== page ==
22 Feb, 12 | by BMJ Group
It’s easy to dismiss Twitter, a network that links people using messages of 140 characters or less, but it fills a genuine social gap. If Facebook is an archipelago of islands held together by social ties, Twitter is the shifting current that bathes them. Where Facebook is faithful, Twitter is promiscuous.
Teaching thinking skills to young researchers is hard, especially when their brains are busy multitasking with Twitter, Facebook, and their lab book all at the same time, and when they demand information in tiny bites, not lengthy academic excursion.
I decided to experiment with Twitter to see if it could be turned from distraction to instruction. Could Twitter be used as a channel for distributing serious and original content? Serious tweets usually point to a lengthier document. I wanted to see if all that needed to be said, could be said using this modern day Haiku, the very short form of Japanese poetry. Could the skills needed to come up with a doctoral thesis be taught in 20 tweets? So was born “the origin of the theses.”
What underwrote my messages was a desire to share the joy of discovery. Great research ideas rarely pop out of nowhere. That ‘aha’ moment happens in a brain that makes connection others cannot, or has a child’s capacity to see things as they are, not as textbooks say. The first 10 tweets described ways likely to lead to original thoughts, and the next 10 described mental blocks that can derail that process. You can pass your own judgment on my efforts below.
It’s too early to talk about outcomes, for example Nobel prizes generated by the Tweets. However my Twitter “followers” have more than doubled, from 60 to over 140. To give some context, my small following is well shy of the Dali Lama (3 680 000), Stephen Fry (3 933 000) and BMJ Deputy Editor Trish Groves (1 225). Amongst my followers however are heavy hitters with very large followings. By the magic of networks, my 140 directly connect me to their audience of about 120 000—a massive increase in reach.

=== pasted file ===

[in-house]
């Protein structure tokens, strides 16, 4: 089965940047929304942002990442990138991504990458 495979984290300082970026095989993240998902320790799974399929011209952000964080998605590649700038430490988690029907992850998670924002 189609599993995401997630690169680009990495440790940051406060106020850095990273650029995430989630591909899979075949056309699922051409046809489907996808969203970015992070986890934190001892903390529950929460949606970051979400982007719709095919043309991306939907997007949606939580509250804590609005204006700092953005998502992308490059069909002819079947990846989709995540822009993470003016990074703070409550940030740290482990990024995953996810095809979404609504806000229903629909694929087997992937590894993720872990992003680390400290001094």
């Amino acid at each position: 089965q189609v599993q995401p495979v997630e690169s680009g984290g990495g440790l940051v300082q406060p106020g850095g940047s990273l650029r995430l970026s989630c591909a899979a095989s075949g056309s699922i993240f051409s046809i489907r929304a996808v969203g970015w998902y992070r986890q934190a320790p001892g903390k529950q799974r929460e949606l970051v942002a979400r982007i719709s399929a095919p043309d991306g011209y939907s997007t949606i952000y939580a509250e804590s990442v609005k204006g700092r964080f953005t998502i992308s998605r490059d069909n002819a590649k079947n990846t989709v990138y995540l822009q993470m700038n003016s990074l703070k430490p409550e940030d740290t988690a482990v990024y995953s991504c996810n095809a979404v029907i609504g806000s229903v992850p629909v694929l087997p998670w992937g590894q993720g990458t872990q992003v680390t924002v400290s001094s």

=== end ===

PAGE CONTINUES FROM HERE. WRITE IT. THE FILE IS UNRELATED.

The exercise however had one very unexpected side effect—the dawning realization that in the eyes of many of my esteemed peers I was engaging in something frivolous, profane, or quite possibly both. I thought I was a late adopter of social media (SoMe), but in my peer group, that’s not the case. Right now, many senior research colleagues tell me that they don’t want to try, or don’t get this new medium. Some viscerally reject it because it is driven by the values of the ecosystem and survival of the fittest, not professional credentials. They’re comfortable with email, surfing the web and smart phones. They might even do Facebook—but Twitter seems a bridge too far. Yet those journal articles most discussed on Twitter soon move on to be highly cited in the literature—surely a reason for ambitious academics to take an interest. This process of post-publication review has its champions, and some like Richard Smith even see it superseding pre-publication screening.
There is a generational divide here just waiting to happen if we let it. Younger scientists and clinicians are natural users of SoMe and some feel their senior colleagues are missing in action. Some thought leaders in my field are actually already there and I take delight in following neuroplastic minds like Sir Muir Gray or Trish Greenhalgh. For other senior scientists who jumped in early, SoMe have been a bruising experience. Consider Professor Ian Hickie’s reaction to the critical Twitter stream he received from the editor of the Lancet.